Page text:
I've had to fight with them myself. Sliding off the keyway is the problem. Here is a consideration you might try. Look at your cam/gears to see if this might work.
Put the bolt back into the cam to protect the threads. You will need 2 chisels or big screw drivers that you can wedge between the cam gear and block, something you can tap in to put some pressure on them - not killer pressure, just a reasonable amount (never heard of a block cracking from this, but just be careful). Then I would find a big socket that will go over the cam bolt and be large enough in diameter to still fit within the inside diameter of the cam gear.
With some pressure being applied to the cam gear on each side from your "wedge" you tapped in, give a couple good solid hits to the socket. You are trying to "shock" the gear loose off the keyway using the wedge to force it forward while hitting the cam to force it backward. After a couple good hits, if it still does not move, tap the "wedges" in a little tighter. Hit the socket again with some good hits. I would also hit the cam gear a few good times on the teeth edge where the wedges are not at. This may rock the gear just enough while they are on the "wedges."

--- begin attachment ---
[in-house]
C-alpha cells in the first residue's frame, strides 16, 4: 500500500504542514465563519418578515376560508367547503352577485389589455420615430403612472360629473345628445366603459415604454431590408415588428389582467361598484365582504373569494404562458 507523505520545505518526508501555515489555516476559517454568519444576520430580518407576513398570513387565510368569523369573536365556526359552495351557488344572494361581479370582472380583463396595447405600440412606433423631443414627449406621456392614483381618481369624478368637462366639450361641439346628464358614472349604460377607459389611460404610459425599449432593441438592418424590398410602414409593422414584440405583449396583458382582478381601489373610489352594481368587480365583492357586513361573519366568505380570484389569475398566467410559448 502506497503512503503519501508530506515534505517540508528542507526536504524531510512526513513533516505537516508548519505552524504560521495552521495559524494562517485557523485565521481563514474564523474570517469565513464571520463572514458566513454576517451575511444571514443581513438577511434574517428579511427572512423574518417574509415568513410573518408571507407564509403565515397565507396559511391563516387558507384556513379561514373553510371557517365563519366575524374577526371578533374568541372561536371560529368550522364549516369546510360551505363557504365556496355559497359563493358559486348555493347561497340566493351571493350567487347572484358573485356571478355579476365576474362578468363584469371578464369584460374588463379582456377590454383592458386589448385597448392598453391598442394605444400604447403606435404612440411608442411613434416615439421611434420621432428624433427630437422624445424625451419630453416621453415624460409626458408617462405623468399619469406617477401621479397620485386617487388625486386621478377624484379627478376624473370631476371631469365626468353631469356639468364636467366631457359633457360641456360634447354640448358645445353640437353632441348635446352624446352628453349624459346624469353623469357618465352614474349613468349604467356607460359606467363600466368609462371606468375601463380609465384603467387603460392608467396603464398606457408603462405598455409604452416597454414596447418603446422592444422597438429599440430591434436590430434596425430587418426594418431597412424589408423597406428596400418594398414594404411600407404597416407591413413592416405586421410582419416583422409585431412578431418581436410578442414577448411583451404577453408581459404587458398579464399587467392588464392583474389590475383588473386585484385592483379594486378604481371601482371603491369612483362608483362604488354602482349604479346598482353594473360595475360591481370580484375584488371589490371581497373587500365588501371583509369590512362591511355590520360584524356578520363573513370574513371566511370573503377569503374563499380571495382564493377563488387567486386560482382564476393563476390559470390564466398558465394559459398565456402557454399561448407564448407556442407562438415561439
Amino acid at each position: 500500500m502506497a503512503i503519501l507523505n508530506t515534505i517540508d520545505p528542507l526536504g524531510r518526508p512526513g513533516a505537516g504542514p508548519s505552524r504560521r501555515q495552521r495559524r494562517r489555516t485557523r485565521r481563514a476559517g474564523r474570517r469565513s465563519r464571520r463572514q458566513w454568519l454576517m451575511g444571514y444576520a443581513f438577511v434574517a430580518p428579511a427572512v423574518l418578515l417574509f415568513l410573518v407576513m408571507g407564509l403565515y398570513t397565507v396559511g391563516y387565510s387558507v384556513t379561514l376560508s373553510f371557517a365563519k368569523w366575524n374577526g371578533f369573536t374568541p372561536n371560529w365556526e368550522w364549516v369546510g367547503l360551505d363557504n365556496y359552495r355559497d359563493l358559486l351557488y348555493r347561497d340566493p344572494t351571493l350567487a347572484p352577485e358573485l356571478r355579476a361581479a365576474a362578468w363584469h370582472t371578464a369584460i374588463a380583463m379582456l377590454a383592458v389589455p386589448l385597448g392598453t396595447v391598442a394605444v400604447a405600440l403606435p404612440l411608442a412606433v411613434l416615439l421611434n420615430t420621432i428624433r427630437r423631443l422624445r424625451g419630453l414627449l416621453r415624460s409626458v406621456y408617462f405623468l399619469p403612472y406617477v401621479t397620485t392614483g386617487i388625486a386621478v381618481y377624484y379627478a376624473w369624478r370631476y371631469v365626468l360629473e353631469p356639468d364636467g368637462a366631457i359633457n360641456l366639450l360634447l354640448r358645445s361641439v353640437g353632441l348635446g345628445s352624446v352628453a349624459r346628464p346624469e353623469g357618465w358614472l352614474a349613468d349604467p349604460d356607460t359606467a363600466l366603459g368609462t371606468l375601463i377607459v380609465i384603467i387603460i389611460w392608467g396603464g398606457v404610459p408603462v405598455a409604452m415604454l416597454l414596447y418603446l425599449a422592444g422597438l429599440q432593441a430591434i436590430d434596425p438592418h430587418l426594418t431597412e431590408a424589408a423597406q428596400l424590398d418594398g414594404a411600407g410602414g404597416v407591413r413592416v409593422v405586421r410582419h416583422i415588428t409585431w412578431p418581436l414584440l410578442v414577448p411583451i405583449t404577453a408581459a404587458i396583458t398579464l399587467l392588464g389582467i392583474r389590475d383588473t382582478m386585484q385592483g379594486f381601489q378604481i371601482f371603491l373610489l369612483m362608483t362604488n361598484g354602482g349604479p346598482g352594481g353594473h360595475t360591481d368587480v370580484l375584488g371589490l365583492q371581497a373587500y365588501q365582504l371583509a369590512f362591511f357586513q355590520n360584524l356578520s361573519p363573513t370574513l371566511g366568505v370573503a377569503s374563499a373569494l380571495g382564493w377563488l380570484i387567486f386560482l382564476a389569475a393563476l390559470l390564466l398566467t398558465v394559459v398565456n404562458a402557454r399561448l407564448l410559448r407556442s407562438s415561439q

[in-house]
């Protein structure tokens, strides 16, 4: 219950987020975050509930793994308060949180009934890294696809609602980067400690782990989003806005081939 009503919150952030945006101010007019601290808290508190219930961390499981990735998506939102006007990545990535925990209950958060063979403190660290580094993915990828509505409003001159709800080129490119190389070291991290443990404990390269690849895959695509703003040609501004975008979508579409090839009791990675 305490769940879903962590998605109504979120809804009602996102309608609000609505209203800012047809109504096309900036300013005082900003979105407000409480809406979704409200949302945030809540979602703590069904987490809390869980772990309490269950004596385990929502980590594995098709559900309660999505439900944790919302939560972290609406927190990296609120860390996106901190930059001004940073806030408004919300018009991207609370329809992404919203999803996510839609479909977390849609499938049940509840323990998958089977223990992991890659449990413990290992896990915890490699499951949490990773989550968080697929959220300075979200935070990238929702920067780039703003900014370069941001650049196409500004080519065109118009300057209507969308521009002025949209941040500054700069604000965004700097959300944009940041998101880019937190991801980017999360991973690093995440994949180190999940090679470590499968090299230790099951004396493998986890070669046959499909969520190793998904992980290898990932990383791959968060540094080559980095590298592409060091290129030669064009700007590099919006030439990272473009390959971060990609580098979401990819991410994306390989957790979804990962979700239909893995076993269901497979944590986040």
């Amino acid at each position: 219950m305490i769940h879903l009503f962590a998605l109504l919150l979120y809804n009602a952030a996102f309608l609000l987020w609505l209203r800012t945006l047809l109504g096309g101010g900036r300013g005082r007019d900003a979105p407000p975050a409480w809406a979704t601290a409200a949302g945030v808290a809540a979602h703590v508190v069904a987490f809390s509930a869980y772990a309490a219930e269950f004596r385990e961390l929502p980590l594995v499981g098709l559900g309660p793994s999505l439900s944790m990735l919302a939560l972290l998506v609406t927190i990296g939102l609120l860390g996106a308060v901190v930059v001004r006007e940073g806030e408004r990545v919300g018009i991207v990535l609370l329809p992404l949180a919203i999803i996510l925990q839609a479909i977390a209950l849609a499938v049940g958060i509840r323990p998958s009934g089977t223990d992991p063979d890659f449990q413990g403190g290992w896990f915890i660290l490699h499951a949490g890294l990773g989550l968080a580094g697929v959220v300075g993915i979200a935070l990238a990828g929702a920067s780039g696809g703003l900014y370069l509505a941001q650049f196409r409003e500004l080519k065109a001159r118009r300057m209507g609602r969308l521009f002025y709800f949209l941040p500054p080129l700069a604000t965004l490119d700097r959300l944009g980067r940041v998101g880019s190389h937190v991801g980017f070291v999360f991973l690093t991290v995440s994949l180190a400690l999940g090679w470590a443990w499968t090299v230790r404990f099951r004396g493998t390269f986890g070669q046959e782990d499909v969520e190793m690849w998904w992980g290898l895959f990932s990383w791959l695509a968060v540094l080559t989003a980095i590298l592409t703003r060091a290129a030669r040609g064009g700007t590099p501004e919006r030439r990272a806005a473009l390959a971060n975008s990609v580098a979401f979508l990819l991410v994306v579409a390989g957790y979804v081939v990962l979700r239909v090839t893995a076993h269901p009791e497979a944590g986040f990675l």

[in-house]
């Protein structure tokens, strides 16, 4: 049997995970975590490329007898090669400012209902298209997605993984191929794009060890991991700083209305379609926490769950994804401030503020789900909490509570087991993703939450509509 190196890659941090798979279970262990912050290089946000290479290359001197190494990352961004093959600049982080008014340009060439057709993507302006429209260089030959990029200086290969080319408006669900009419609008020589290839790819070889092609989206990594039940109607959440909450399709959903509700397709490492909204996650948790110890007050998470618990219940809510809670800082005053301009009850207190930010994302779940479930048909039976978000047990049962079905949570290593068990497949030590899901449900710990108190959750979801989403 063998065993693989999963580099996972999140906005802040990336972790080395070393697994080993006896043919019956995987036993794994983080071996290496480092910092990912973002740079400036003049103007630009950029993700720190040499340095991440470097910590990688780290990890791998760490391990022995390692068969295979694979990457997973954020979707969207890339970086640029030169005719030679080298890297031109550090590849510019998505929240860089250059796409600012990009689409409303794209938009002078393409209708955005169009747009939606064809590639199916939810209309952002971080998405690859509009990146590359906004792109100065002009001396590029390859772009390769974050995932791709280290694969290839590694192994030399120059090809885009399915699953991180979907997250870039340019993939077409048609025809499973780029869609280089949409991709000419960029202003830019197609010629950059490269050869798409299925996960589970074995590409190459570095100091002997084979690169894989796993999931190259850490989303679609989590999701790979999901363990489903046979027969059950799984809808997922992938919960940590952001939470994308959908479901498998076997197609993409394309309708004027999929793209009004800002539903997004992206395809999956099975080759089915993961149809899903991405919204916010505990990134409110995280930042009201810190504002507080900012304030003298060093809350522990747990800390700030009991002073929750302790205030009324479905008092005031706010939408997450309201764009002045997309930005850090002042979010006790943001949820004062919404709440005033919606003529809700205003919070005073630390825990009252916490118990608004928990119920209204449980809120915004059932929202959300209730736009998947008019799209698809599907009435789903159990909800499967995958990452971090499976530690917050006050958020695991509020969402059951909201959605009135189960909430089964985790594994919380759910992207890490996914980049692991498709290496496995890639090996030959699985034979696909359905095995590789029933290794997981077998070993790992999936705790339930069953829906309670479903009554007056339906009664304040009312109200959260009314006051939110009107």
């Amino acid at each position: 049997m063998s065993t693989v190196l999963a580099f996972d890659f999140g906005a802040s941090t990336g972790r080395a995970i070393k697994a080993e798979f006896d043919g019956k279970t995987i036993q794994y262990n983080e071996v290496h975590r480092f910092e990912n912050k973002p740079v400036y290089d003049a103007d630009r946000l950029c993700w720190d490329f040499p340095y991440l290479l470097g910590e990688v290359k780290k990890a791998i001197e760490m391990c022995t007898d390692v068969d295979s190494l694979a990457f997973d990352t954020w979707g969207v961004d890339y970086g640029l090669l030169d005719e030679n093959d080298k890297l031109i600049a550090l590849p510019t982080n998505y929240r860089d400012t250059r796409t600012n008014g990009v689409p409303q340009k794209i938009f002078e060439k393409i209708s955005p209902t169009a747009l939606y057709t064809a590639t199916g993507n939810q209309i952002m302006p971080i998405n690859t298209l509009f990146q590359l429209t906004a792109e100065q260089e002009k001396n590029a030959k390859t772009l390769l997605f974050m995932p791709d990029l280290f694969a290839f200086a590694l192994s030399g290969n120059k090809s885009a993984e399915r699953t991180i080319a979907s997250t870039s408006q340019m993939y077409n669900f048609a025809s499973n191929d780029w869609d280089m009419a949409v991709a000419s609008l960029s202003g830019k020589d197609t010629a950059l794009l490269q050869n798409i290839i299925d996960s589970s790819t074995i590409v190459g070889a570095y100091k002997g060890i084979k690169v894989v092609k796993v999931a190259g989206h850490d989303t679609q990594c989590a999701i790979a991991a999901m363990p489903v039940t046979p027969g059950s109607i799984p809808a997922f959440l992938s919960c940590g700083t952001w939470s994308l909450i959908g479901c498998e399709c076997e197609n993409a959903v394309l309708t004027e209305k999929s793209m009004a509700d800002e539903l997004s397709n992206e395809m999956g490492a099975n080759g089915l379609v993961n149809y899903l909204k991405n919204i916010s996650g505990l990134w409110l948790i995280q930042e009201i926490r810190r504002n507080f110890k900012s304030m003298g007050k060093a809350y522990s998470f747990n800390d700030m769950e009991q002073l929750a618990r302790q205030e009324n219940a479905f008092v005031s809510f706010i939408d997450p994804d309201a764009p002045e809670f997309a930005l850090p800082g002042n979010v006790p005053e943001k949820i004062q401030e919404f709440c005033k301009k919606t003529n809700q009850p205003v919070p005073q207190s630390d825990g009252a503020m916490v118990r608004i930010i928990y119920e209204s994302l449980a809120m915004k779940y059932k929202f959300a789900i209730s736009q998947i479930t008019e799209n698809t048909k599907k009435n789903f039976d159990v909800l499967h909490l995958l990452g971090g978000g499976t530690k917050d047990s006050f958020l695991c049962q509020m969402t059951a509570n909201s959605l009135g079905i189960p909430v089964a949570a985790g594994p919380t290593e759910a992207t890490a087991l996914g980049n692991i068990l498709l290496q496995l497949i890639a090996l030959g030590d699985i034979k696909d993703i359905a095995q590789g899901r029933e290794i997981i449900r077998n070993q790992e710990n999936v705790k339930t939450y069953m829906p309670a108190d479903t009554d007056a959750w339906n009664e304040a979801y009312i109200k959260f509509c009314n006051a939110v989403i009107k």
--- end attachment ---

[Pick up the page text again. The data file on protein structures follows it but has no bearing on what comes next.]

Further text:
If no luck, move the "wedges" 90 degrees to another location (or turn the cam 90 degrees) and repeat. Sometimes you have to rotate your "wedges" at different points on the gear to get it loose by applying pressure at other points on the gear. Repeat above.
If you put an uneven pressure on one side of the cam gear or the other, you will be tilting the gear and this will only make it more difficult for the gear to pop off. So it is always best to use identical type "wedges" to give you an idea that you are getting the same kind of even pressure.
You might even consider a little heat from a propane torch by applying heat around the gear just outside of the camshaft while you have your wedges inserted. You want to keep the camshaft cool and heat in a circular motion the metal adjacent to the cam. You are trying to expand the metal just a hair. Then give the camshaft a pop to break it loose from the gear.
A puller should work -although I have never used one on a cam gear, just a lot of prying. Have you tried your local auto store to see if they may have a puller that would work? My parts store has free loaner tools that you simply put a deposit on and get refunded once you return the tool. You might find one large enough to grab the outside of the gear.